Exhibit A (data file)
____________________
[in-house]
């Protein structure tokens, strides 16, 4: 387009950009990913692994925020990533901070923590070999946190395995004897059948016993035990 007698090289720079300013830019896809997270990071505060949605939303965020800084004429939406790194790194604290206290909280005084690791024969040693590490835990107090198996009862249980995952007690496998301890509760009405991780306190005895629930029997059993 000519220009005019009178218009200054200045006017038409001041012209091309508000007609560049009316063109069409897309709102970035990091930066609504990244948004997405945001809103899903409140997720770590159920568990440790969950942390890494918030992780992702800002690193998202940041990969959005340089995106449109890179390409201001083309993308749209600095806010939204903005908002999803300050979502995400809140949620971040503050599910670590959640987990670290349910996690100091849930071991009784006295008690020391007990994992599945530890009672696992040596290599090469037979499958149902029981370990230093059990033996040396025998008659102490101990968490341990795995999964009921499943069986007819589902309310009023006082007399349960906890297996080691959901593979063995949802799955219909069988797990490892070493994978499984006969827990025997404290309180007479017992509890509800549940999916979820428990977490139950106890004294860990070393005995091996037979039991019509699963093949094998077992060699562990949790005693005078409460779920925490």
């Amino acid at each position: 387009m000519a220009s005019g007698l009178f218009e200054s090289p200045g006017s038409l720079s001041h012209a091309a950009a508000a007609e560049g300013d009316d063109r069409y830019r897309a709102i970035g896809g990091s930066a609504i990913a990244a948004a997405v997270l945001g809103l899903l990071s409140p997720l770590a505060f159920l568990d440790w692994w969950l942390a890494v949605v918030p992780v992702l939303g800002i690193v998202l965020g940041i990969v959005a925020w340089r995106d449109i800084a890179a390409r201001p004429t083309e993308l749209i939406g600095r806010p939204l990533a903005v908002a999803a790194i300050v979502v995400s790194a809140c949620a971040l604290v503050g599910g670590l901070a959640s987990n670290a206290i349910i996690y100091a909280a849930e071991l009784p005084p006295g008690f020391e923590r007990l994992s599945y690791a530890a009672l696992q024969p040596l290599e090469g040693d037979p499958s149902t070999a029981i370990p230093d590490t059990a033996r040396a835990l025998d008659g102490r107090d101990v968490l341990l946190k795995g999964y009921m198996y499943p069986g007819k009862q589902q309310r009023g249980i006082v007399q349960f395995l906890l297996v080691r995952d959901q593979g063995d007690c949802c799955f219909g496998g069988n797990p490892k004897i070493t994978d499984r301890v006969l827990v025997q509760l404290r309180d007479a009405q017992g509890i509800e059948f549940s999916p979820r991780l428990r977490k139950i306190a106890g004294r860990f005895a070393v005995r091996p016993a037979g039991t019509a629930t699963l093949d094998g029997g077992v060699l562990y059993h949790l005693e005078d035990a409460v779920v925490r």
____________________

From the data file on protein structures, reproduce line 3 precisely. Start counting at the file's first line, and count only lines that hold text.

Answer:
């Amino acid at each position: 387009m000519a220009s005019g007698l009178f218009e200054s090289p200045g006017s038409l720079s001041h012209a091309a950009a508000a007609e560049g300013d009316d063109r069409y830019r897309a709102i970035g896809g990091s930066a609504i990913a990244a948004a997405v997270l945001g809103l899903l990071s409140p997720l770590a505060f159920l568990d440790w692994w969950l942390a890494v949605v918030p992780v992702l939303g800002i690193v998202l965020g940041i990969v959005a925020w340089r995106d449109i800084a890179a390409r201001p004429t083309e993308l749209i939406g600095r806010p939204l990533a903005v908002a999803a790194i300050v979502v995400s790194a809140c949620a971040l604290v503050g599910g670590l901070a959640s987990n670290a206290i349910i996690y100091a909280a849930e071991l009784p005084p006295g008690f020391e923590r007990l994992s599945y690791a530890a009672l696992q024969p040596l290599e090469g040693d037979p499958s149902t070999a029981i370990p230093d590490t059990a033996r040396a835990l025998d008659g102490r107090d101990v968490l341990l946190k795995g999964y009921m198996y499943p069986g007819k009862q589902q309310r009023g249980i006082v007399q349960f395995l906890l297996v080691r995952d959901q593979g063995d007690c949802c799955f219909g496998g069988n797990p490892k004897i070493t994978d499984r301890v006969l827990v025997q509760l404290r309180d007479a009405q017992g509890i509800e059948f549940s999916p979820r991780l428990r977490k139950i306190a106890g004294r860990f005895a070393v005995r091996p016993a037979g039991t019509a629930t699963l093949d094998g029997g077992v060699l562990y059993h949790l005693e005078d035990a409460v779920v925490r």